Is QoS the Same in Every VoIP Provider?

Digital Convergence, and the creation of a Unified Communications (“UC”) platform have been embraced by many organisations.   A UC is the movement of all digital communications traffic, data, VoIP for business and video,  over a single physical network through a variety of software platforms.

Obviously, maintaining optimum response times for all classes of traffic is necessary, especially for VoIP for business and video.  It is a vital balancing act that IT performs, usually through the creation and management of Quality of Service protocols.

Quality of Service – What is It?


Quality of Service, usually abbreviated as QoS can be defined as the measurement of the overall performance of a network-based service.   It is usually measured from the end-user viewpoint as their perception of the service level they see.

Quality of Service – What is Measured?

What is Measured

The fundamental unit of measure is the opinion of users.  If they have VoIP calls that continually break up, have gaps and generally don’t allow them to complete a satisfactory conversation, then something  is wrong.

Poor VoIP performance can happen for three main reasons, packet loss, latency and jitter.  They increase greatly during periods of network congestion.

Packet Loss

Packet loss is exactly as the name suggests.  In VoIP, normal speech is digitised and put in normal network packets for transmission over the network connection between the speakers. If packets are lost, the receiver won’t get the complete message as intended.


Latency is the amount of time a packet takes to get from the sender to the receiver.  Obviously, low latency and an equal latency for all packets is essential for a good QoS.  Because the route a packet can take may vary between packets, this can be difficult to do, and many QoS devices such as switches buffer VoIP packets to maintain the order of the packets


VoIP packets need to be sent in a steady continuous stream between sender and receiver to have an acceptable voice quality.  If the network is heavily congested at any point, the steady stream can be interrupted or the gap between packets can vary. Both affect the quality of a conversation.  That is Jitter.

These are the three basic measurements when assessing poor QoS performance.

What Causes Poor QoS?

Poor QoS

Quite simply, network congestion at any point in the route between sender and receiver will cause packet loss, poor latency and jitter.   It can happen in an internal network or at the network interface with the outside world.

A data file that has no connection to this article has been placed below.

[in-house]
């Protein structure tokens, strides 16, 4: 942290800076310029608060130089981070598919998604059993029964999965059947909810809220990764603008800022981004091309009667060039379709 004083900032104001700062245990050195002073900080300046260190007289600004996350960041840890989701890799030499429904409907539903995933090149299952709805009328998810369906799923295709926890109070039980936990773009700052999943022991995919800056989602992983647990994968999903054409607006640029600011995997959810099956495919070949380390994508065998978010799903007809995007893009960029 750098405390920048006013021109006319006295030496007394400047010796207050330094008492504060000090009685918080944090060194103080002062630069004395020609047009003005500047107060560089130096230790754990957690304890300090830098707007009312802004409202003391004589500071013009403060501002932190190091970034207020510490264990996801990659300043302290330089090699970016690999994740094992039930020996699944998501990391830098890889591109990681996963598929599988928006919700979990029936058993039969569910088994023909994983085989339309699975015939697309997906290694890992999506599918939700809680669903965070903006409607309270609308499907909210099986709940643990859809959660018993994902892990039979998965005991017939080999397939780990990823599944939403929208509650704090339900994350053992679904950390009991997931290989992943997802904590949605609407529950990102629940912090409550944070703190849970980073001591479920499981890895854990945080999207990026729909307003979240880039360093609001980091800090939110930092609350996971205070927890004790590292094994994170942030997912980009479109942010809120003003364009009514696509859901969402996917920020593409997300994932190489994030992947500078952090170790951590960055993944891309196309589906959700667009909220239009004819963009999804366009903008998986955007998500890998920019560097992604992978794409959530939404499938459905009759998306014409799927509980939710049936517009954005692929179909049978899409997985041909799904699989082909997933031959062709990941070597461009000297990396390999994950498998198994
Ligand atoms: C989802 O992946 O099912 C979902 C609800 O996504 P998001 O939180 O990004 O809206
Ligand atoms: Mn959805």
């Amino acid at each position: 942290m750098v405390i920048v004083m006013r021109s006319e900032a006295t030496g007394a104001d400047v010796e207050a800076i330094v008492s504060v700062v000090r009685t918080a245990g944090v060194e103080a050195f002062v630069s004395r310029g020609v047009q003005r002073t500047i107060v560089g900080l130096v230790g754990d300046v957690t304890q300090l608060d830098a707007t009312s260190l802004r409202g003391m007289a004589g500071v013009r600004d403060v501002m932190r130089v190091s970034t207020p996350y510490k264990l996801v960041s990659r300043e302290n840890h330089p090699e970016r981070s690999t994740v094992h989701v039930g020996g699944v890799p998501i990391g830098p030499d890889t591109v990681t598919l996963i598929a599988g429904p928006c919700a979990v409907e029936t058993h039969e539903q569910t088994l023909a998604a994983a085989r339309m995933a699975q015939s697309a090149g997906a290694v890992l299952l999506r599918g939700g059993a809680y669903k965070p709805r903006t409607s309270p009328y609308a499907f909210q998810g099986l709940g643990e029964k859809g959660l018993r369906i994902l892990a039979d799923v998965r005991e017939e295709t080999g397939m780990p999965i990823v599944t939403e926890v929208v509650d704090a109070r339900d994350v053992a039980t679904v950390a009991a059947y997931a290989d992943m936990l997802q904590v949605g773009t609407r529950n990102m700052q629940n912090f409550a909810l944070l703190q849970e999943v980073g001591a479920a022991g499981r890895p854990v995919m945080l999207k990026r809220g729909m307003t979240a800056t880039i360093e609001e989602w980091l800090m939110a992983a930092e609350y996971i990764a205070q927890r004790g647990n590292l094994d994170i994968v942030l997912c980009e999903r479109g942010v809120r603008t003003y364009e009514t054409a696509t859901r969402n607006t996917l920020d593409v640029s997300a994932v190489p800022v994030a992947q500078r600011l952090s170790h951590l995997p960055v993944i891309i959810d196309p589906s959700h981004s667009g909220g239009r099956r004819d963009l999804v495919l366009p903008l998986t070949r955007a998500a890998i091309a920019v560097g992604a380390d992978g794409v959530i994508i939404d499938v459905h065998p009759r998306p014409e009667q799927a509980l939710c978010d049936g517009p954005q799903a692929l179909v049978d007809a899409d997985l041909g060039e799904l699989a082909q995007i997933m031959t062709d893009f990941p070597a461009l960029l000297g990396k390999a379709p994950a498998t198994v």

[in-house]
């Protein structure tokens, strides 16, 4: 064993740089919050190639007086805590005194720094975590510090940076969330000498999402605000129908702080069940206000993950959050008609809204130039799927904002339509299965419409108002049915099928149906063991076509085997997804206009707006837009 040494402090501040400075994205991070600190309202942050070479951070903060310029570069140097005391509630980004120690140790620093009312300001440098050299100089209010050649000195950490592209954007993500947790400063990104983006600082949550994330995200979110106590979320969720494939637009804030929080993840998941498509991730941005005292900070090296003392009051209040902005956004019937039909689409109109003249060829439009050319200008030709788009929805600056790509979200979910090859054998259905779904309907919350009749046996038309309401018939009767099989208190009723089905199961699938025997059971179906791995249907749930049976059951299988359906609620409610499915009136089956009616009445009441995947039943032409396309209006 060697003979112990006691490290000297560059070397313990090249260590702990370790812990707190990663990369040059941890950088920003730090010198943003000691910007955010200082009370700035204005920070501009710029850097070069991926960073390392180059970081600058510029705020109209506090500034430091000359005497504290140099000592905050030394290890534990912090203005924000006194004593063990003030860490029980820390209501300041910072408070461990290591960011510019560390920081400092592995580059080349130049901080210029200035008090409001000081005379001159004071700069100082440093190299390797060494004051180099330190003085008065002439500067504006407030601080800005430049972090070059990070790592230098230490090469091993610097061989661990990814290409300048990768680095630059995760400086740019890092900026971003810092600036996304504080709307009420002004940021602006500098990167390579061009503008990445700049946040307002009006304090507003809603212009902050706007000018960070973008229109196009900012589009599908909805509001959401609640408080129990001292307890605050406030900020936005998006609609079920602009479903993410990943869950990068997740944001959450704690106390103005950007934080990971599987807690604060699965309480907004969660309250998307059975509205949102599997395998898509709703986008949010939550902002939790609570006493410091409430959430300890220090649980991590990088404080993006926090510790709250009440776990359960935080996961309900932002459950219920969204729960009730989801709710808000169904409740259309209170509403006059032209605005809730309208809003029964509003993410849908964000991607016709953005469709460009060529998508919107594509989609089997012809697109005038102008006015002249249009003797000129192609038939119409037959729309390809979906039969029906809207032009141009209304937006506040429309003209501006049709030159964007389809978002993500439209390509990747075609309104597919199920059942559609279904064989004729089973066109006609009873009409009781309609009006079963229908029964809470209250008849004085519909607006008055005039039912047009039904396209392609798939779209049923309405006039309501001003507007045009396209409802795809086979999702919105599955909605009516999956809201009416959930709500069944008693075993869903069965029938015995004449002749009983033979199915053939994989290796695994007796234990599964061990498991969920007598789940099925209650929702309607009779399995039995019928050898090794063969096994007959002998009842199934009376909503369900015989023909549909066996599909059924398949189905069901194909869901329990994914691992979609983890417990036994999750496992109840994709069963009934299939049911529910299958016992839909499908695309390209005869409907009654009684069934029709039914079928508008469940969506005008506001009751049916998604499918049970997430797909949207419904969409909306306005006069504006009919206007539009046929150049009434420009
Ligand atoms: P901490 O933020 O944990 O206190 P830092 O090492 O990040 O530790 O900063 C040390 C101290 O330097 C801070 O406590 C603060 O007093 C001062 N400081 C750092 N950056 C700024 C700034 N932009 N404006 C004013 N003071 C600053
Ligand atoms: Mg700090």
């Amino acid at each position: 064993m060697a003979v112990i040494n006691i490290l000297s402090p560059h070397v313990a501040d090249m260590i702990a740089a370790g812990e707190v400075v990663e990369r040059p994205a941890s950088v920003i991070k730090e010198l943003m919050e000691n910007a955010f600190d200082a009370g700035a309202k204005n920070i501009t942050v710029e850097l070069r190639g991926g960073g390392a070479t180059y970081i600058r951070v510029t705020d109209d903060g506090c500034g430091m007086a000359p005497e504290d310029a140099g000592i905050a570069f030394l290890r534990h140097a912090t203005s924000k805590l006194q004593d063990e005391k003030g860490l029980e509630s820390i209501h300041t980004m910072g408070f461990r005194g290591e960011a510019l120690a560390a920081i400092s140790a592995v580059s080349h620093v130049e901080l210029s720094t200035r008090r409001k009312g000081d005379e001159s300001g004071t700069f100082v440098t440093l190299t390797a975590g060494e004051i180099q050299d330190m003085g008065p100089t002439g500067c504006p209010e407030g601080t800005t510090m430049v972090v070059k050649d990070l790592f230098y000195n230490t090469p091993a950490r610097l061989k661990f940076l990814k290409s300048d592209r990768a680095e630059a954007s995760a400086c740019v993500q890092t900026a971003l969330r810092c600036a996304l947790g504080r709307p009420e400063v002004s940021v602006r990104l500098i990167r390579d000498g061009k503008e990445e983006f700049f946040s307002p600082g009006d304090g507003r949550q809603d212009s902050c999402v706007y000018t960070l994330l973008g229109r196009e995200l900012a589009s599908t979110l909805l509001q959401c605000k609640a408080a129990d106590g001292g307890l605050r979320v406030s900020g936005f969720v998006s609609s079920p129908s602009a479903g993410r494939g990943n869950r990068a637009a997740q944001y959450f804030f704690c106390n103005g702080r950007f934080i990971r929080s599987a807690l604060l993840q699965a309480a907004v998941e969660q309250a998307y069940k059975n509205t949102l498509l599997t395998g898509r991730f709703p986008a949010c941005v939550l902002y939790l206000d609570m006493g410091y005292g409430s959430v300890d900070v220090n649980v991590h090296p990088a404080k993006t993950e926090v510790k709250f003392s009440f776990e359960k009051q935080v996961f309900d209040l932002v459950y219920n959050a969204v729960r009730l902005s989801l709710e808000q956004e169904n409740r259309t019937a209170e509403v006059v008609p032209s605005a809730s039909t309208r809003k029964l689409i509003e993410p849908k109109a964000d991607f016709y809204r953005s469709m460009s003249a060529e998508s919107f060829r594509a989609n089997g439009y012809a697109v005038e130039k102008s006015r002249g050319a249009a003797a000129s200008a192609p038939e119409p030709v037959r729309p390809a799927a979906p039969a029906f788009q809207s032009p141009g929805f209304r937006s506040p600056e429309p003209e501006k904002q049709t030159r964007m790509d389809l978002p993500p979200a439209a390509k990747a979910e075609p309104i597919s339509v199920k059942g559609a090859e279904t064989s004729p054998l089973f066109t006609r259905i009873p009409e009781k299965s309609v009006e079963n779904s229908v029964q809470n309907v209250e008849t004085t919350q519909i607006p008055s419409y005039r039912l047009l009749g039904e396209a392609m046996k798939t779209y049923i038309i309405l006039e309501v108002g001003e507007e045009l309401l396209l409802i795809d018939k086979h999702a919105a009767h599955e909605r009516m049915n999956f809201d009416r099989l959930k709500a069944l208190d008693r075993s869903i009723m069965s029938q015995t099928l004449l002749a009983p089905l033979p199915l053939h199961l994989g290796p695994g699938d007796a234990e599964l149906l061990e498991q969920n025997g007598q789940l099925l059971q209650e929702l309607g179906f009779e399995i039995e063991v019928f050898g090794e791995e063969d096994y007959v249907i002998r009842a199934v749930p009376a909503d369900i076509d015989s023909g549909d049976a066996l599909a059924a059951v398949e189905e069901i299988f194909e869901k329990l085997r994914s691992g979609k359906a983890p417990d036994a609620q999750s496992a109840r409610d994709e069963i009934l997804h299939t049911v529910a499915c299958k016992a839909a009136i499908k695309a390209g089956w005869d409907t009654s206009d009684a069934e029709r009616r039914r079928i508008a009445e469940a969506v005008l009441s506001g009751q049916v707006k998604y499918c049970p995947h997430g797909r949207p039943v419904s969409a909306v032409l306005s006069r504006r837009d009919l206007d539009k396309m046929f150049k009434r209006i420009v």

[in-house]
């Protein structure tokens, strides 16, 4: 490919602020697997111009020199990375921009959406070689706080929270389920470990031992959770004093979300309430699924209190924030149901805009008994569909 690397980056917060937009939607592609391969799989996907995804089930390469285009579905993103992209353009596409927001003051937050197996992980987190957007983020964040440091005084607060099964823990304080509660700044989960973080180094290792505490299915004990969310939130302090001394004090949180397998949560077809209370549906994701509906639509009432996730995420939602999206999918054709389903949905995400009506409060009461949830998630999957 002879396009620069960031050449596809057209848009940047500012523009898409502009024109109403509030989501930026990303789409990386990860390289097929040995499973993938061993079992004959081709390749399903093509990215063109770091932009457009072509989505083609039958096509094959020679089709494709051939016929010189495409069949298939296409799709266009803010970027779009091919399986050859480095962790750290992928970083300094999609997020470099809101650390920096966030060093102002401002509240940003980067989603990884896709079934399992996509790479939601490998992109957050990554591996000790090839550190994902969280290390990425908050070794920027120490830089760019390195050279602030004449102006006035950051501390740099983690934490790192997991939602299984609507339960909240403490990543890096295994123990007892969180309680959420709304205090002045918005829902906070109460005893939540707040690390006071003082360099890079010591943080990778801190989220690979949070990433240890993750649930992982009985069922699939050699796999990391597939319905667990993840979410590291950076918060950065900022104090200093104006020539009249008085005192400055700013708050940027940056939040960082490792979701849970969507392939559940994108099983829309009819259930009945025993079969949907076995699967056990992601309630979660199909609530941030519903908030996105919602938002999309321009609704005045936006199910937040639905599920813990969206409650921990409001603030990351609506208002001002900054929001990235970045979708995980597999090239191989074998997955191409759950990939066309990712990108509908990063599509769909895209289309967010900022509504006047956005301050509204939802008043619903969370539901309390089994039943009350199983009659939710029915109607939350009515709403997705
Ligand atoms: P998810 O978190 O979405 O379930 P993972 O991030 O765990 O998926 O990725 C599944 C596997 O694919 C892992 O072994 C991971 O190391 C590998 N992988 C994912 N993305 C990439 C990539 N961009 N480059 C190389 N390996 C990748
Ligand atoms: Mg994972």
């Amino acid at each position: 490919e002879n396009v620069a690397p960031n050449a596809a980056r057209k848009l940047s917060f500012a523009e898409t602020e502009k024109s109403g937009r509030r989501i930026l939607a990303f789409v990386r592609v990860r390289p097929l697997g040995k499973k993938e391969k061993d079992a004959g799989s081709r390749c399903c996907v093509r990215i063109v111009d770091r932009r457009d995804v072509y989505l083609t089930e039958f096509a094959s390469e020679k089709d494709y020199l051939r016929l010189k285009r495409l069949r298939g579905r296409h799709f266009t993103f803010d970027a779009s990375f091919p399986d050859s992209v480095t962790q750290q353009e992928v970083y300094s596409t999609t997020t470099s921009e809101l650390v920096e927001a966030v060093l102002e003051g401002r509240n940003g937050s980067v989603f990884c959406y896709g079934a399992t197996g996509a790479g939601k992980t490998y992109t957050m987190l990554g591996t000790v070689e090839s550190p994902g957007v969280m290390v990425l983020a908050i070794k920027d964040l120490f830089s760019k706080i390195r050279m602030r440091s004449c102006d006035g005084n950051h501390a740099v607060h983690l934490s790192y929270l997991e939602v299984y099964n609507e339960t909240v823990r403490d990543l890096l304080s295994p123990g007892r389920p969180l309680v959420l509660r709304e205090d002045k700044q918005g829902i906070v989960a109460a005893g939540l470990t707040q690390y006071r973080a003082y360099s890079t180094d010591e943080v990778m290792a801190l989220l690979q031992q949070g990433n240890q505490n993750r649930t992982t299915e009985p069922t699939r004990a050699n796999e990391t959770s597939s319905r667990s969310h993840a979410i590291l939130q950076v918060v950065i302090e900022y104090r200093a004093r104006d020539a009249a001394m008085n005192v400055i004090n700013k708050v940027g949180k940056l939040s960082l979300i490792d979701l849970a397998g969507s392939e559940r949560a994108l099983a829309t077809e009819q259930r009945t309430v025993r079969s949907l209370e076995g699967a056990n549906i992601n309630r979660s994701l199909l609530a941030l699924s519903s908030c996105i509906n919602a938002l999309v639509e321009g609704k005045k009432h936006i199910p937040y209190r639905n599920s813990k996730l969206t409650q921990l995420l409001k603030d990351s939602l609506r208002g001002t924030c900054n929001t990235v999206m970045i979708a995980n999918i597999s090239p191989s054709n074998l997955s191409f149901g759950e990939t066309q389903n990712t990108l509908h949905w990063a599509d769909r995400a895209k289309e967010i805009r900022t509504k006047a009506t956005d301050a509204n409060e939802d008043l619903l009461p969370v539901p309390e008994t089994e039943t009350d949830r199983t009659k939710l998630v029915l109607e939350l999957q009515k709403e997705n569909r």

Normally, in a VoIP business implementation passing over an internal network and the Internet, a service supplier provides the infrastructure to process and carry the VoIP traffic, and there is sometimes network congestion at the service supplier.  Finally, Internet congestion can be a cause.

Bottom line, once internal problems have been resolved, and a poor QoS is still there, it is with your service supplier that QoS issues need to be addressed.

The big question is then, how do service providers deal with VoIP QoS and do they differ in their approaches?

VoIP Service Suppliers and QoS

VoIP Service Suppliers and QoS

The first thing to understand is that VoIP service suppliers are not equal. They offer different levels of services at different costs and have different approaches to dealing with customer QoS issues. The short answer to the question “Is QoS the Same in Every VoIP Provider”, is no.

The best way to assess a QoS supplier is the same way as you would with any other service supplier.

Step 1 – Document your requirements, usually in a matrix setting out the mandatory, desirable and nice-to-have elements.

Step 2 – Ask around.  Check with other users, carry out Internet searches on websites like HelloPeter for recommendations or otherwise, and gather as much background information as you can, particularly on their attitude to resolving performance and QoS issues.

Step 3 – issue the matrix to selected suppliers for quotations.

Step 4 – Review the responses and identify a preferred supplier and a backup supplier.

Step 5 – Create a Service Level Agreement with the preferred supplier setting out the rules of engagement. A major part will be the identification of the key QoS measurement metrics and how any issues are to be resolved.

A good practice that should be written into the agreement with the service supplier is regular management meetings to review recent performance, identify any current or potential issues and set out steps for resolution.   There will be software and hardware updates to the VoIP infrastructure from time to time and these need to be scheduled.

One last point is that not all devices are VoIP capable, and still need a connection to the prior Telco network. If not properly configured, they may cause VoIP problems.

VoIP for Business is the entry point to your organisation and is a key part of your corporate business strategy.  It needs to give customers the sense of dealing with a quality organisation.  Poor performance is not acceptable in that environment.